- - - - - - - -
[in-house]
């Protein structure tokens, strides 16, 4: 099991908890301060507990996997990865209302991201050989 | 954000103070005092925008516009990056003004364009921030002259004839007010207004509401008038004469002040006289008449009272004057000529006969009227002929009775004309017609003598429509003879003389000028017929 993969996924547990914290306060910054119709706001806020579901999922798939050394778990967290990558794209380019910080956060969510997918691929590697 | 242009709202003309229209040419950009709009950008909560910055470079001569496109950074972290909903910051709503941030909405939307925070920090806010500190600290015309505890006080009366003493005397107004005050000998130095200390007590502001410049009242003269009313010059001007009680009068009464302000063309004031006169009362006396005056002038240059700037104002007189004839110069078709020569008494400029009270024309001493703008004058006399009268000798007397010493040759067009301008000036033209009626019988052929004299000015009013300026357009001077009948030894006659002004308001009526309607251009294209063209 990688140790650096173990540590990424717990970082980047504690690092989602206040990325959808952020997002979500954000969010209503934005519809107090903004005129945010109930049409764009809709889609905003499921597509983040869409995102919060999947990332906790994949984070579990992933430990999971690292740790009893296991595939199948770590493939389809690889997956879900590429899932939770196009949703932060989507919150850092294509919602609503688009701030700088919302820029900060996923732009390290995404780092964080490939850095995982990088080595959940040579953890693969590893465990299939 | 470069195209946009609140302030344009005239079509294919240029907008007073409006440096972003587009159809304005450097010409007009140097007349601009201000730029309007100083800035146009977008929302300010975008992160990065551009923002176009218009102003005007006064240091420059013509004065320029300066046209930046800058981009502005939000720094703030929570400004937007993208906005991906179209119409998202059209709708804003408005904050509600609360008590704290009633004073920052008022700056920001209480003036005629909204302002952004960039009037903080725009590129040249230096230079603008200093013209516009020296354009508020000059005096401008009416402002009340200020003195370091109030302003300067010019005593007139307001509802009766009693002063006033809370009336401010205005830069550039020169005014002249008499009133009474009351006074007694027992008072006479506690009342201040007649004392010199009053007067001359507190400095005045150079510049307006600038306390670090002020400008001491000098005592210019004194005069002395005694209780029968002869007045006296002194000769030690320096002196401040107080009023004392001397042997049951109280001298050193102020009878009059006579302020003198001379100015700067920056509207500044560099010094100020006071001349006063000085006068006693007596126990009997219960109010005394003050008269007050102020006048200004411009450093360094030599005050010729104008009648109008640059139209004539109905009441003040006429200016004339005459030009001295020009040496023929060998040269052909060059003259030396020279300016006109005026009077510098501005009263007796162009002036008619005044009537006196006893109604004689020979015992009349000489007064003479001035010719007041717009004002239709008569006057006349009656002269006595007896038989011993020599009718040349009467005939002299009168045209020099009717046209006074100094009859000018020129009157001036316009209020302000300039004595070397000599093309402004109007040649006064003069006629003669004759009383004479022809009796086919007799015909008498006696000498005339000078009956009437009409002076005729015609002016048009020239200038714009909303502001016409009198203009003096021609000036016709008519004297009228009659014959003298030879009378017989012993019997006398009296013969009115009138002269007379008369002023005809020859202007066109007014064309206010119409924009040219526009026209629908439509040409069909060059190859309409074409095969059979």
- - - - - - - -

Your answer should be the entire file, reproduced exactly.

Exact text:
[in-house]
């Protein structure tokens, strides 16, 4: 099991908890301060507990996997990865209302991201050989 | 954000103070005092925008516009990056003004364009921030002259004839007010207004509401008038004469002040006289008449009272004057000529006969009227002929009775004309017609003598429509003879003389000028017929 993969996924547990914290306060910054119709706001806020579901999922798939050394778990967290990558794209380019910080956060969510997918691929590697 | 242009709202003309229209040419950009709009950008909560910055470079001569496109950074972290909903910051709503941030909405939307925070920090806010500190600290015309505890006080009366003493005397107004005050000998130095200390007590502001410049009242003269009313010059001007009680009068009464302000063309004031006169009362006396005056002038240059700037104002007189004839110069078709020569008494400029009270024309001493703008004058006399009268000798007397010493040759067009301008000036033209009626019988052929004299000015009013300026357009001077009948030894006659002004308001009526309607251009294209063209 990688140790650096173990540590990424717990970082980047504690690092989602206040990325959808952020997002979500954000969010209503934005519809107090903004005129945010109930049409764009809709889609905003499921597509983040869409995102919060999947990332906790994949984070579990992933430990999971690292740790009893296991595939199948770590493939389809690889997956879900590429899932939770196009949703932060989507919150850092294509919602609503688009701030700088919302820029900060996923732009390290995404780092964080490939850095995982990088080595959940040579953890693969590893465990299939 | 470069195209946009609140302030344009005239079509294919240029907008007073409006440096972003587009159809304005450097010409007009140097007349601009201000730029309007100083800035146009977008929302300010975008992160990065551009923002176009218009102003005007006064240091420059013509004065320029300066046209930046800058981009502005939000720094703030929570400004937007993208906005991906179209119409998202059209709708804003408005904050509600609360008590704290009633004073920052008022700056920001209480003036005629909204302002952004960039009037903080725009590129040249230096230079603008200093013209516009020296354009508020000059005096401008009416402002009340200020003195370091109030302003300067010019005593007139307001509802009766009693002063006033809370009336401010205005830069550039020169005014002249008499009133009474009351006074007694027992008072006479506690009342201040007649004392010199009053007067001359507190400095005045150079510049307006600038306390670090002020400008001491000098005592210019004194005069002395005694209780029968002869007045006296002194000769030690320096002196401040107080009023004392001397042997049951109280001298050193102020009878009059006579302020003198001379100015700067920056509207500044560099010094100020006071001349006063000085006068006693007596126990009997219960109010005394003050008269007050102020006048200004411009450093360094030599005050010729104008009648109008640059139209004539109905009441003040006429200016004339005459030009001295020009040496023929060998040269052909060059003259030396020279300016006109005026009077510098501005009263007796162009002036008619005044009537006196006893109604004689020979015992009349000489007064003479001035010719007041717009004002239709008569006057006349009656002269006595007896038989011993020599009718040349009467005939002299009168045209020099009717046209006074100094009859000018020129009157001036316009209020302000300039004595070397000599093309402004109007040649006064003069006629003669004759009383004479022809009796086919007799015909008498006696000498005339000078009956009437009409002076005729015609002016048009020239200038714009909303502001016409009198203009003096021609000036016709008519004297009228009659014959003298030879009378017989012993019997006398009296013969009115009138002269007379008369002023005809020859202007066109007014064309206010119409924009040219526009026209629908439509040409069909060059190859309409074409095969059979």